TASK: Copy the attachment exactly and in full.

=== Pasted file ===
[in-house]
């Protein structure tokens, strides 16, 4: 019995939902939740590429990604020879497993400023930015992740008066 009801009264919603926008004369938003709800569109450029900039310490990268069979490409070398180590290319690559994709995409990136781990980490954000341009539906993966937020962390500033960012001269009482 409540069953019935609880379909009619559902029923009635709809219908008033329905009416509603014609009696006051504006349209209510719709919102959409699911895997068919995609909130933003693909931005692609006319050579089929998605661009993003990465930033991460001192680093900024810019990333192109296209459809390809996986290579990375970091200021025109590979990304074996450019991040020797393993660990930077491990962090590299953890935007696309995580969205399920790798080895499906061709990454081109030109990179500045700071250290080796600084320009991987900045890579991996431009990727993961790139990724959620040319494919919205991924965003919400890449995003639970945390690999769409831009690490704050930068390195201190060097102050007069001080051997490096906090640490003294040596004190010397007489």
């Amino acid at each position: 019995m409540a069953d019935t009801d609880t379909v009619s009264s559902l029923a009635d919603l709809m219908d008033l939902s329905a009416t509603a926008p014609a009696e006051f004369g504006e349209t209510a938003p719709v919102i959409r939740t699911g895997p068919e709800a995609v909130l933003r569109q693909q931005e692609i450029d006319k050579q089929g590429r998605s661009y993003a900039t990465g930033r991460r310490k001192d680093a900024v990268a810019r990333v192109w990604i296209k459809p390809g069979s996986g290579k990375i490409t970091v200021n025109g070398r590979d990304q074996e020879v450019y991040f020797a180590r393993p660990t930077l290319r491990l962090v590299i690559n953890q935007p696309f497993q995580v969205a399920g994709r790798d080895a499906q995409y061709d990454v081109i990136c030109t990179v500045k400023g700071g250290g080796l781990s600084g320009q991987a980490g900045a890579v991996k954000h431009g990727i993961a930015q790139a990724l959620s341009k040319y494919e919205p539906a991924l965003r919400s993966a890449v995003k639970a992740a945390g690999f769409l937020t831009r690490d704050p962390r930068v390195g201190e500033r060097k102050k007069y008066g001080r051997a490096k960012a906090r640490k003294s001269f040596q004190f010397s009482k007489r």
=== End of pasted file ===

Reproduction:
[in-house]
């Protein structure tokens, strides 16, 4: 019995939902939740590429990604020879497993400023930015992740008066 009801009264919603926008004369938003709800569109450029900039310490990268069979490409070398180590290319690559994709995409990136781990980490954000341009539906993966937020962390500033960012001269009482 409540069953019935609880379909009619559902029923009635709809219908008033329905009416509603014609009696006051504006349209209510719709919102959409699911895997068919995609909130933003693909931005692609006319050579089929998605661009993003990465930033991460001192680093900024810019990333192109296209459809390809996986290579990375970091200021025109590979990304074996450019991040020797393993660990930077491990962090590299953890935007696309995580969205399920790798080895499906061709990454081109030109990179500045700071250290080796600084320009991987900045890579991996431009990727993961790139990724959620040319494919919205991924965003919400890449995003639970945390690999769409831009690490704050930068390195201190060097102050007069001080051997490096906090640490003294040596004190010397007489």
């Amino acid at each position: 019995m409540a069953d019935t009801d609880t379909v009619s009264s559902l029923a009635d919603l709809m219908d008033l939902s329905a009416t509603a926008p014609a009696e006051f004369g504006e349209t209510a938003p719709v919102i959409r939740t699911g895997p068919e709800a995609v909130l933003r569109q693909q931005e692609i450029d006319k050579q089929g590429r998605s661009y993003a900039t990465g930033r991460r310490k001192d680093a900024v990268a810019r990333v192109w990604i296209k459809p390809g069979s996986g290579k990375i490409t970091v200021n025109g070398r590979d990304q074996e020879v450019y991040f020797a180590r393993p660990t930077l290319r491990l962090v590299i690559n953890q935007p696309f497993q995580v969205a399920g994709r790798d080895a499906q995409y061709d990454v081109i990136c030109t990179v500045k400023g700071g250290g080796l781990s600084g320009q991987a980490g900045a890579v991996k954000h431009g990727i993961a930015q790139a990724l959620s341009k040319y494919e919205p539906a991924l965003r919400s993966a890449v995003k639970a992740a945390g690999f769409l937020t831009r690490d704050p962390r930068v390195g201190e500033r060097k102050k007069y008066g001080r051997a490096k960012a906090r640490k003294s001269f040596q004190f010397s009482k007489r």